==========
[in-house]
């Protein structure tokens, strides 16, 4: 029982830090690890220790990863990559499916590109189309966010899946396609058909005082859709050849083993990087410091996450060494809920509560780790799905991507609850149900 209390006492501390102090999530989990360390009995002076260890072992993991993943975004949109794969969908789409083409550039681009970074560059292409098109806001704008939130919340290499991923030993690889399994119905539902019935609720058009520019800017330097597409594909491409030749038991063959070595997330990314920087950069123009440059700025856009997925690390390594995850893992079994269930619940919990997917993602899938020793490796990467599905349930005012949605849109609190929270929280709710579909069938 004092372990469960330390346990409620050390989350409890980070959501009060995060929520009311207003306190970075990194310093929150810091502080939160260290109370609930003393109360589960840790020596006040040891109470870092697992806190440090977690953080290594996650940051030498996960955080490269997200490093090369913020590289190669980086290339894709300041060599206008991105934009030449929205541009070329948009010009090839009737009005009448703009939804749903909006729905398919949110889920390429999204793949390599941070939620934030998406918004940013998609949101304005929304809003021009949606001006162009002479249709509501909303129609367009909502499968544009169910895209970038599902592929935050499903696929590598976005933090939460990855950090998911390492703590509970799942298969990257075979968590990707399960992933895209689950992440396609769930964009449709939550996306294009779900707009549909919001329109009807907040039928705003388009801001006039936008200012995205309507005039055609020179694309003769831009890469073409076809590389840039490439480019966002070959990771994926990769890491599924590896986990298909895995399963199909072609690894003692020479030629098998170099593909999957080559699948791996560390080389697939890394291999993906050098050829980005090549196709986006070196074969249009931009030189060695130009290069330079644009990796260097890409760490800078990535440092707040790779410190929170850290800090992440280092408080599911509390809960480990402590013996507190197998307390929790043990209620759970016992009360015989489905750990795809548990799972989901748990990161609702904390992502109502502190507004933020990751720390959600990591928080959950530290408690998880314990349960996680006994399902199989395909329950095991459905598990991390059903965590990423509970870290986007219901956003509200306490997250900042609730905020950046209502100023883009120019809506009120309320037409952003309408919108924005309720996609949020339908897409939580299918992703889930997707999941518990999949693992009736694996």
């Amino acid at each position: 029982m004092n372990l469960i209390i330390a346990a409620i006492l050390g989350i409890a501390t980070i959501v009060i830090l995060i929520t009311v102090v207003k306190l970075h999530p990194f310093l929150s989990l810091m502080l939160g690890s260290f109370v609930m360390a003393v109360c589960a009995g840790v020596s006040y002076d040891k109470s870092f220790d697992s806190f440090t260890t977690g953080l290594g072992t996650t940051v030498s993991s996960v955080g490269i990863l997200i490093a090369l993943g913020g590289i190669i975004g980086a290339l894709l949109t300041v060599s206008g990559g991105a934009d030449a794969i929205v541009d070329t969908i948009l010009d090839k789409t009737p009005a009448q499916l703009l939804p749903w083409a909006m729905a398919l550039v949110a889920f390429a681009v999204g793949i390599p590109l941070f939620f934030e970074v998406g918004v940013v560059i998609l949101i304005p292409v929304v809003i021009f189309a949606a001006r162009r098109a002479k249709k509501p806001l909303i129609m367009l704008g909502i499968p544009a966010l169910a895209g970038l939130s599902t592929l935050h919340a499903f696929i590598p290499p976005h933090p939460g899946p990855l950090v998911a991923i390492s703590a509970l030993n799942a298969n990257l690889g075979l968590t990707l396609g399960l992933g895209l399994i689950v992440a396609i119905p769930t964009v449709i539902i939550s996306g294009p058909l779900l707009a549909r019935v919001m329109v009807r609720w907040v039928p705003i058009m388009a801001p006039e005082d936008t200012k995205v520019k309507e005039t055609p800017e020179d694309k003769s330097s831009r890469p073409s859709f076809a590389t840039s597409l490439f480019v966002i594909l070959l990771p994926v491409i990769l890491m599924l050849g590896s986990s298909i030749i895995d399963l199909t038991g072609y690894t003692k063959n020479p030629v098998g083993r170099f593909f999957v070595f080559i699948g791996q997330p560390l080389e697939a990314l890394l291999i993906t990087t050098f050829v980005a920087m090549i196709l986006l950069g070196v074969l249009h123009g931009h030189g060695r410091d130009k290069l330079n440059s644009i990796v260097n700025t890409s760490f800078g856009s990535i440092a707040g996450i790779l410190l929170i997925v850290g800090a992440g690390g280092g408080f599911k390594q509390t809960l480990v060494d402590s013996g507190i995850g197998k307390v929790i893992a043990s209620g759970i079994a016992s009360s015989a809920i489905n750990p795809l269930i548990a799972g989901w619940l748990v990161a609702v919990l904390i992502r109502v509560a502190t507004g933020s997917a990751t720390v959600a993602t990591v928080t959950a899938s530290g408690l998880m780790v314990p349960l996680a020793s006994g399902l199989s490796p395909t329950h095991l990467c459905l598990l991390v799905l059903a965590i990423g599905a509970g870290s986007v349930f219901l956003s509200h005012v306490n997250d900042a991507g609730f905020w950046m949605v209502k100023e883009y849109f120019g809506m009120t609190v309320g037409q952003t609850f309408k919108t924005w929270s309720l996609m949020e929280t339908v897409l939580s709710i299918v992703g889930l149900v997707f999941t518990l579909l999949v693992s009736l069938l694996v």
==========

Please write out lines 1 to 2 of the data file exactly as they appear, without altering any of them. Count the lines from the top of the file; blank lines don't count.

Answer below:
[in-house]
């Protein structure tokens, strides 16, 4: 029982830090690890220790990863990559499916590109189309966010899946396609058909005082859709050849083993990087410091996450060494809920509560780790799905991507609850149900 209390006492501390102090999530989990360390009995002076260890072992993991993943975004949109794969969908789409083409550039681009970074560059292409098109806001704008939130919340290499991923030993690889399994119905539902019935609720058009520019800017330097597409594909491409030749038991063959070595997330990314920087950069123009440059700025856009997925690390390594995850893992079994269930619940919990997917993602899938020793490796990467599905349930005012949605849109609190929270929280709710579909069938 004092372990469960330390346990409620050390989350409890980070959501009060995060929520009311207003306190970075990194310093929150810091502080939160260290109370609930003393109360589960840790020596006040040891109470870092697992806190440090977690953080290594996650940051030498996960955080490269997200490093090369913020590289190669980086290339894709300041060599206008991105934009030449929205541009070329948009010009090839009737009005009448703009939804749903909006729905398919949110889920390429999204793949390599941070939620934030998406918004940013998609949101304005929304809003021009949606001006162009002479249709509501909303129609367009909502499968544009169910895209970038599902592929935050499903696929590598976005933090939460990855950090998911390492703590509970799942298969990257075979968590990707399960992933895209689950992440396609769930964009449709939550996306294009779900707009549909919001329109009807907040039928705003388009801001006039936008200012995205309507005039055609020179694309003769831009890469073409076809590389840039490439480019966002070959990771994926990769890491599924590896986990298909895995399963199909072609690894003692020479030629098998170099593909999957080559699948791996560390080389697939890394291999993906050098050829980005090549196709986006070196074969249009931009030189060695130009290069330079644009990796260097890409760490800078990535440092707040790779410190929170850290800090992440280092408080599911509390809960480990402590013996507190197998307390929790043990209620759970016992009360015989489905750990795809548990799972989901748990990161609702904390992502109502502190507004933020990751720390959600990591928080959950530290408690998880314990349960996680006994399902199989395909329950095991459905598990991390059903965590990423509970870290986007219901956003509200306490997250900042609730905020950046209502100023883009120019809506009120309320037409952003309408919108924005309720996609949020339908897409939580299918992703889930997707999941518990999949693992009736694996």